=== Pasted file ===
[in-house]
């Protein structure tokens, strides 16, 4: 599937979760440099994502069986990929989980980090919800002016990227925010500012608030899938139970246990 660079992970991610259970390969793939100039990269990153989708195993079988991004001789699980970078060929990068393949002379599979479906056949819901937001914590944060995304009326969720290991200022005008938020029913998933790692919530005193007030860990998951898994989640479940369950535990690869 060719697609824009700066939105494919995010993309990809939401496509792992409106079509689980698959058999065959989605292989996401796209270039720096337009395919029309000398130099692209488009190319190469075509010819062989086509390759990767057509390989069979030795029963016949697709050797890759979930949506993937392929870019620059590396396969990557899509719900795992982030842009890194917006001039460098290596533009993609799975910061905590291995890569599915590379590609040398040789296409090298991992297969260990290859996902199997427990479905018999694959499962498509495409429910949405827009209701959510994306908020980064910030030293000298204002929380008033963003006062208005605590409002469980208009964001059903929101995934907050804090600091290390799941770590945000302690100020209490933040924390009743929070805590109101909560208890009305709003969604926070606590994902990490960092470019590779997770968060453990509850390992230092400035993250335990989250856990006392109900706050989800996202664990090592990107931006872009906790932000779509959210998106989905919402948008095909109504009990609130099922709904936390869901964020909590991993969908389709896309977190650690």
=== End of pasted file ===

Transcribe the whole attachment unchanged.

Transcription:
[in-house]
């Protein structure tokens, strides 16, 4: 599937979760440099994502069986990929989980980090919800002016990227925010500012608030899938139970246990 660079992970991610259970390969793939100039990269990153989708195993079988991004001789699980970078060929990068393949002379599979479906056949819901937001914590944060995304009326969720290991200022005008938020029913998933790692919530005193007030860990998951898994989640479940369950535990690869 060719697609824009700066939105494919995010993309990809939401496509792992409106079509689980698959058999065959989605292989996401796209270039720096337009395919029309000398130099692209488009190319190469075509010819062989086509390759990767057509390989069979030795029963016949697709050797890759979930949506993937392929870019620059590396396969990557899509719900795992982030842009890194917006001039460098290596533009993609799975910061905590291995890569599915590379590609040398040789296409090298991992297969260990290859996902199997427990479905018999694959499962498509495409429910949405827009209701959510994306908020980064910030030293000298204002929380008033963003006062208005605590409002469980208009964001059903929101995934907050804090600091290390799941770590945000302690100020209490933040924390009743929070805590109101909560208890009305709003969604926070606590994902990490960092470019590779997770968060453990509850390992230092400035993250335990989250856990006392109900706050989800996202664990090592990107931006872009906790932000779509959210998106989905919402948008095909109504009990609130099922709904936390869901964020909590991993969908389709896309977190650690």